I wrote the following article for today’s edition of the Fort Wayne Journal Gazette (October 3, 2014).
Published: October 3, 2014 3:00 a.m.
Public schools our best hope to strengthen communities
Supporting the emergence of charter schools as an alternative to public education is one thing. Subsidizing, with vouchers, a family’s choice to transfer their child to a charter or other private or parochial school is another.
“Choice” is one of the key components of the educational reform movement being pushed by the federal government, by the Pence administration and by corporate America. Candidates who support such reforms announce with great passion that education is at the top of their priority list. Voters need to understand that these candidates are not talking about “public education.”
Advocates of “choice,” holding teachers and schools accountable on the basis of ISTEP+ scores, Common Core, taking control of schools out of the hands of communities, and diminishing the influence of teachers unions are what might be called “the politics of abandonment.” These reform initiatives include no provision to help the public schools that are being abandoned and that are losing much-needed revenue.
The sad reality is that charter schools are not the solution to the challenges of public education, if for no other reason than because there will never be enough private classrooms to hold all of our nation’s public school students.
This movement away from strong public schools can only aggravate what is already a two-tiered society of haves and have-nots in which the latter is made up of our nation’s poor and the disadvantaged. It is a burgeoning population that includes the majority of our nation’s minorities and also those for whom English is not their language of birth.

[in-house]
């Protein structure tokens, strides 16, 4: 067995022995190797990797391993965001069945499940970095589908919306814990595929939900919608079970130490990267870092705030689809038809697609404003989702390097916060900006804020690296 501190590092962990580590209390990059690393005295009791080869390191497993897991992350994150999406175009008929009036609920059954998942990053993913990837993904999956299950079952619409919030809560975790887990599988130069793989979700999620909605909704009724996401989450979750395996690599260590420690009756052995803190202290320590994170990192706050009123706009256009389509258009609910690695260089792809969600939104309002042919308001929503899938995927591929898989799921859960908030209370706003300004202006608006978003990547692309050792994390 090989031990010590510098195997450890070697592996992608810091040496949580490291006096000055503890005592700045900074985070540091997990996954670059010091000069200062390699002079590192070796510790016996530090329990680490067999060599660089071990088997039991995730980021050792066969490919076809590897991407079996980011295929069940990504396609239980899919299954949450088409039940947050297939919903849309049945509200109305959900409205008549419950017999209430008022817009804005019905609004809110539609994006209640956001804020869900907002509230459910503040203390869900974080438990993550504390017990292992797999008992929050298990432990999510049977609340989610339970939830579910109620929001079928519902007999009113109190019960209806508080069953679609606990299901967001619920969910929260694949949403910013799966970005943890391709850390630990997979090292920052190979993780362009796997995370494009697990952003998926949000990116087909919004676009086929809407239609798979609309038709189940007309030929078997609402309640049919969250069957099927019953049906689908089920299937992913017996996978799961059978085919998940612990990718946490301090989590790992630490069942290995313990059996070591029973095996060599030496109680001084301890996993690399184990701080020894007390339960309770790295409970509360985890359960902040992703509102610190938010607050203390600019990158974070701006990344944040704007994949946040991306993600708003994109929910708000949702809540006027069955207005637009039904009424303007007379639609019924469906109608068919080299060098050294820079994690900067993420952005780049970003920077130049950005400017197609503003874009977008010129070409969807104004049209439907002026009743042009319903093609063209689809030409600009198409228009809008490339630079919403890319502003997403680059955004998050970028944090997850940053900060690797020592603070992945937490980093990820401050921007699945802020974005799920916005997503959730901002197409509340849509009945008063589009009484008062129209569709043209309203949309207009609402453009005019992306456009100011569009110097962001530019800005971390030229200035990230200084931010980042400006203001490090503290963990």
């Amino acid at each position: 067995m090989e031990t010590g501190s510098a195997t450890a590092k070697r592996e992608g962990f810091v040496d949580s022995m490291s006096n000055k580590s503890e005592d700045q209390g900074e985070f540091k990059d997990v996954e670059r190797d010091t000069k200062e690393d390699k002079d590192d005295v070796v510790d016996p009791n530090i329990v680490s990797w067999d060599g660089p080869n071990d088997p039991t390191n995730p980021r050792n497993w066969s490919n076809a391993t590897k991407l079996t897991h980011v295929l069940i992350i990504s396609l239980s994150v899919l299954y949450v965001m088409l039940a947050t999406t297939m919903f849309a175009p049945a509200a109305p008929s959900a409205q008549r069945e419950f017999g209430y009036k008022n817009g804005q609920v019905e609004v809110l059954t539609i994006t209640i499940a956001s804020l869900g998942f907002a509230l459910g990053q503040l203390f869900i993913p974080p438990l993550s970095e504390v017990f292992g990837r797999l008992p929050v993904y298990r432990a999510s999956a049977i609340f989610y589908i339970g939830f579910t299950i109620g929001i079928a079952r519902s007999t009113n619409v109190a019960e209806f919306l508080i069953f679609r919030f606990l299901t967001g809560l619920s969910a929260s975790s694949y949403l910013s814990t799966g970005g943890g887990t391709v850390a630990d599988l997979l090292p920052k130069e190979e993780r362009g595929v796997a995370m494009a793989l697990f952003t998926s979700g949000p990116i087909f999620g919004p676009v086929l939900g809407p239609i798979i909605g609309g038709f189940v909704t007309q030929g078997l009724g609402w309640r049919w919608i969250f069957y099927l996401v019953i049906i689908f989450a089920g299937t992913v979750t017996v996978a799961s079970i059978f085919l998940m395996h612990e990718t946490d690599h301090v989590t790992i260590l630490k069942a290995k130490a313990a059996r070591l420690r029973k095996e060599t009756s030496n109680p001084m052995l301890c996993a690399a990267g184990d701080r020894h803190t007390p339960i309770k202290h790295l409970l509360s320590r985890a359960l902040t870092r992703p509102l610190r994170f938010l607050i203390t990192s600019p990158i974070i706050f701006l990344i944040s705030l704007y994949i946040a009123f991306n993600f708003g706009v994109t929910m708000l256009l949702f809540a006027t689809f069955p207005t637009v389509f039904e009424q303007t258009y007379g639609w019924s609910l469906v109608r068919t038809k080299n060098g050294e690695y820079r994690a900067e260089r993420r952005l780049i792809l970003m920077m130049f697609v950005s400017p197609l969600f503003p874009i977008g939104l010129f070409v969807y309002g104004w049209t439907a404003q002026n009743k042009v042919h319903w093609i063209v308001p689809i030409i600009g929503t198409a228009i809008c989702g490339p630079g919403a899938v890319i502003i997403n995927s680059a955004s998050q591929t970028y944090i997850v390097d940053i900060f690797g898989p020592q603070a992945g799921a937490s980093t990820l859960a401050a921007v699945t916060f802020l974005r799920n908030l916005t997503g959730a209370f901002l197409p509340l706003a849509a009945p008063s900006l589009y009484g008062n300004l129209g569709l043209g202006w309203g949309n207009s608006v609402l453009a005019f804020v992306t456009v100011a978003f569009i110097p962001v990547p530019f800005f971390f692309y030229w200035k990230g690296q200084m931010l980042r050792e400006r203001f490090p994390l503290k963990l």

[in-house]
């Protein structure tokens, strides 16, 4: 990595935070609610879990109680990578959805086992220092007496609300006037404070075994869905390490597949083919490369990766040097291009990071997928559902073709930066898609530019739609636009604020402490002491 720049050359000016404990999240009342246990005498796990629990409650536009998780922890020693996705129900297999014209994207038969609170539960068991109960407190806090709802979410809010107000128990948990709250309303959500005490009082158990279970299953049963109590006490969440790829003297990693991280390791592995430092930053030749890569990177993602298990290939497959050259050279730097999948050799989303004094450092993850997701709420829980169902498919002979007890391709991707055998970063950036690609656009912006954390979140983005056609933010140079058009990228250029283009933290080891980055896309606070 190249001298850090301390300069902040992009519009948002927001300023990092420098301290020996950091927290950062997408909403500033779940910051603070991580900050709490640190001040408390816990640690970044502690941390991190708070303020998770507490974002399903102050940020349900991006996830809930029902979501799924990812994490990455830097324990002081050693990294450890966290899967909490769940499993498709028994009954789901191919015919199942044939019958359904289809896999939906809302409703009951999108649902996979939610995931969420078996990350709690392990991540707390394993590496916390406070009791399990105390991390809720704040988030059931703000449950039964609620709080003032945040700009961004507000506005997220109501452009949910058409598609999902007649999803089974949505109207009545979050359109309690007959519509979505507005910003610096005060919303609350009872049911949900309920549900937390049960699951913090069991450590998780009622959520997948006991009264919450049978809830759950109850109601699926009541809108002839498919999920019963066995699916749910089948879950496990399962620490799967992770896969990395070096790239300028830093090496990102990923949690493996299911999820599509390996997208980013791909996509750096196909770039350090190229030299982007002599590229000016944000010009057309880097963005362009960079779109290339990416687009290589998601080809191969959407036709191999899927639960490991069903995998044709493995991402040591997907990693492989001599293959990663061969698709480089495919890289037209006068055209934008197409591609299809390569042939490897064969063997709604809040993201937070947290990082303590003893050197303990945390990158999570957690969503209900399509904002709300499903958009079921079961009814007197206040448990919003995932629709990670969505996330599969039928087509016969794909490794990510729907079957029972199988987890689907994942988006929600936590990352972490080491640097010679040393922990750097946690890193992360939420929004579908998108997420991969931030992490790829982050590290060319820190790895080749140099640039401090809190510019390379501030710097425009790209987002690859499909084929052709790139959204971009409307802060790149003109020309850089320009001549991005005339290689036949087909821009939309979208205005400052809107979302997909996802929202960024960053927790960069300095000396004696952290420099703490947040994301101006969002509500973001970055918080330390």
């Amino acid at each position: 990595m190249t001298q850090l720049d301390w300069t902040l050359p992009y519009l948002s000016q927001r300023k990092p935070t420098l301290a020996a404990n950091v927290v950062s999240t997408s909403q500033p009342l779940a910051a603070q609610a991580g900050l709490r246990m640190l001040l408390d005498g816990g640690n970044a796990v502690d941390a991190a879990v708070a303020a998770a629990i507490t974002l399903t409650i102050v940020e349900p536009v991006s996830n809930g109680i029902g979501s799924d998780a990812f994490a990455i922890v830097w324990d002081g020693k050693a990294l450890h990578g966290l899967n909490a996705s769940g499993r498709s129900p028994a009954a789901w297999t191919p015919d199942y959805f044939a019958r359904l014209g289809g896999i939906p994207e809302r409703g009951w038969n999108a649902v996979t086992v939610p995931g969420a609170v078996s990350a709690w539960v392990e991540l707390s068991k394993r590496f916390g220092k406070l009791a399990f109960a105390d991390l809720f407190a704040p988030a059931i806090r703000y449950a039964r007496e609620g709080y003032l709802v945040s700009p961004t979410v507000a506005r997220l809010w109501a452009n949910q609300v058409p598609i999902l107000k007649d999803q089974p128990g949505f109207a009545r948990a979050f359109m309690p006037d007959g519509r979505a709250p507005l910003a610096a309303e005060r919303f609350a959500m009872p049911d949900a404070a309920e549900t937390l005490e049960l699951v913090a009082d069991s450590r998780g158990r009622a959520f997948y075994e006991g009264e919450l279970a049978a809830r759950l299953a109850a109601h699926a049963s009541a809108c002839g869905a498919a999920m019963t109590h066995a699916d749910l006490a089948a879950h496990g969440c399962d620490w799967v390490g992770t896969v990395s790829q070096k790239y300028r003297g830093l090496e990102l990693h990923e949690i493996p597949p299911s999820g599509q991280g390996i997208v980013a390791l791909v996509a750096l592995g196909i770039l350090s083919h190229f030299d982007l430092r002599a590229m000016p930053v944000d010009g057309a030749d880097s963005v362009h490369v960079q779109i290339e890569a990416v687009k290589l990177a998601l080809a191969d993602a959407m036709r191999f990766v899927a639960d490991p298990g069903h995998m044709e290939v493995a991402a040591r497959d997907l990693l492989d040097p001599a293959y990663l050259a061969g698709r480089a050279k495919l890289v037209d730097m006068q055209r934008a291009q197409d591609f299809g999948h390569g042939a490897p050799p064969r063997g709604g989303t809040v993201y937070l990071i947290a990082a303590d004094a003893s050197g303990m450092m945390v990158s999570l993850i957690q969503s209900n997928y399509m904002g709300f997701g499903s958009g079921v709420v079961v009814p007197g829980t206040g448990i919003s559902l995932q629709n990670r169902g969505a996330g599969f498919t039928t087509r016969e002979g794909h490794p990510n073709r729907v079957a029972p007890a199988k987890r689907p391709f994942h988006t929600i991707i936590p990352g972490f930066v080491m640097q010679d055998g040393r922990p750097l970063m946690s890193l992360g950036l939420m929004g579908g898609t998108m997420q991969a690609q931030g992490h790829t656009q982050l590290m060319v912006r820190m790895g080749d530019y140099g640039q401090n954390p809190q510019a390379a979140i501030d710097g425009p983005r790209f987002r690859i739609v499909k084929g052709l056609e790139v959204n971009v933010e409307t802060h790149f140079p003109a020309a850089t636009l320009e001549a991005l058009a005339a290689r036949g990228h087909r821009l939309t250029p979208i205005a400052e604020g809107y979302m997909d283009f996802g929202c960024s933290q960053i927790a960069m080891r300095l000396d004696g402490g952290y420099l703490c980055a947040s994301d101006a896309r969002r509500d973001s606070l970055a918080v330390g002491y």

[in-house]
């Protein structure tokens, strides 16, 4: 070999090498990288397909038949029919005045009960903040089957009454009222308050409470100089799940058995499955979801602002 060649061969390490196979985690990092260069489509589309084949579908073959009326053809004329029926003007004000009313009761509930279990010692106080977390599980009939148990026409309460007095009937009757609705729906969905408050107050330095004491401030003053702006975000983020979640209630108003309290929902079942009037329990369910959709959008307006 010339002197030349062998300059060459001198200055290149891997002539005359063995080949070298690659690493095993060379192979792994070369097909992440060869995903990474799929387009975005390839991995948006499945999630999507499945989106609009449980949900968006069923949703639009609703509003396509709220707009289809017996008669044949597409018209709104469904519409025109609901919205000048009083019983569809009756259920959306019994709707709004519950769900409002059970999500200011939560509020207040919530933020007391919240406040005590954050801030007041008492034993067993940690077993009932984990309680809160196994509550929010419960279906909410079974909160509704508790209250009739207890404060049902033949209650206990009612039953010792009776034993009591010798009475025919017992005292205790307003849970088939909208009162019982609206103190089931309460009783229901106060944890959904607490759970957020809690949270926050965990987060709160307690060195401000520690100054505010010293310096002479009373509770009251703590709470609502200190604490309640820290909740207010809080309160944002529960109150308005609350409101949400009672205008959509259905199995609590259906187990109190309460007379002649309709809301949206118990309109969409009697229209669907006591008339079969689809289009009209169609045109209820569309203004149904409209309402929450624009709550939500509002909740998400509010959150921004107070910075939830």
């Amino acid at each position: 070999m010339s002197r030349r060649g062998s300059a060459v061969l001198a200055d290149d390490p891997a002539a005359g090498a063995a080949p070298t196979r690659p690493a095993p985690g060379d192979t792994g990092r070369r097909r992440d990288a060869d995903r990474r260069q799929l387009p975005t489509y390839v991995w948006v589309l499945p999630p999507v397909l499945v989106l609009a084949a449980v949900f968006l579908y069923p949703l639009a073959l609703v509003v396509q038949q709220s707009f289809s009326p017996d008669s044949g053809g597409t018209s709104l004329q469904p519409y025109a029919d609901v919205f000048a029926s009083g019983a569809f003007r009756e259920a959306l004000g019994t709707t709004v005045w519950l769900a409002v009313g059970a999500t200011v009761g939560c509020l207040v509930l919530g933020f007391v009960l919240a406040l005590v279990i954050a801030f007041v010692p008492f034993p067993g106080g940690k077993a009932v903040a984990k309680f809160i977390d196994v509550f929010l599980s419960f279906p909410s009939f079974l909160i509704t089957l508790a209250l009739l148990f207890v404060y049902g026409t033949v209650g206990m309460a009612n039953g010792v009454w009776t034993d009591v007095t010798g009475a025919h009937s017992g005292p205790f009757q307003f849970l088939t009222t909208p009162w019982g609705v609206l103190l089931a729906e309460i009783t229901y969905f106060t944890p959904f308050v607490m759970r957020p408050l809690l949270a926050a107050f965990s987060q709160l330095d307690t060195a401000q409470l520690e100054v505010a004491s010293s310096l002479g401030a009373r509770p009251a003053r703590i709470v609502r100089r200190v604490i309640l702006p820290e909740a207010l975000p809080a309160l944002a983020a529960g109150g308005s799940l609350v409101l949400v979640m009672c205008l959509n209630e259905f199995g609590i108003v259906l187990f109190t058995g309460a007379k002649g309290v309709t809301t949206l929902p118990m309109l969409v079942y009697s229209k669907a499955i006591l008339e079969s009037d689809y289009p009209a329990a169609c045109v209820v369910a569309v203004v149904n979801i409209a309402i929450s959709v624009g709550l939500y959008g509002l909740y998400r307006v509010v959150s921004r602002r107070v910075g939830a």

This population is separate and apart from main-stream society. By weakening our public schools and the relationships between those schools and their communities, we are burning the bridges between us; a practice that will have tragic consequences for our future.
Recent events in Ferguson, Missouri are but one example of what happens when the ties that bind us are weakened. What kind of future can we expect when more and more Americans are unable to trust the agencies of government charged with public safety; officials who look on certain neighborhoods and their populations with inherent suspicion? If we want to be a healthy society, we must all be willing to trust one another.
The only way we can begin closing the gap and tearing down the barriers that separate us is to strengthen our public schools and the relationship between those schools and their communities.
We must come together to support our public schools and the educators who do their important work under the most adverse circumstances.
We must return control of our public schools to the communities they serve and to the professional educators upon whom our children depend.
We must restructure our educational process to focus on learning not test preparation. We must create an environment in which our children have time to learn and in which our teachers have time to teach.
Advocates for public education are coming together here in Indiana and all over the U.S. to counter the “politics of abandonment.” Those readers who were unable to attend the Oct. 4 viewing of the video “Rise Above the Mark” are encouraged to check it out and even host another viewing.
Our public schoolchildren and their teachers and schools need Americans to take a stand for public education.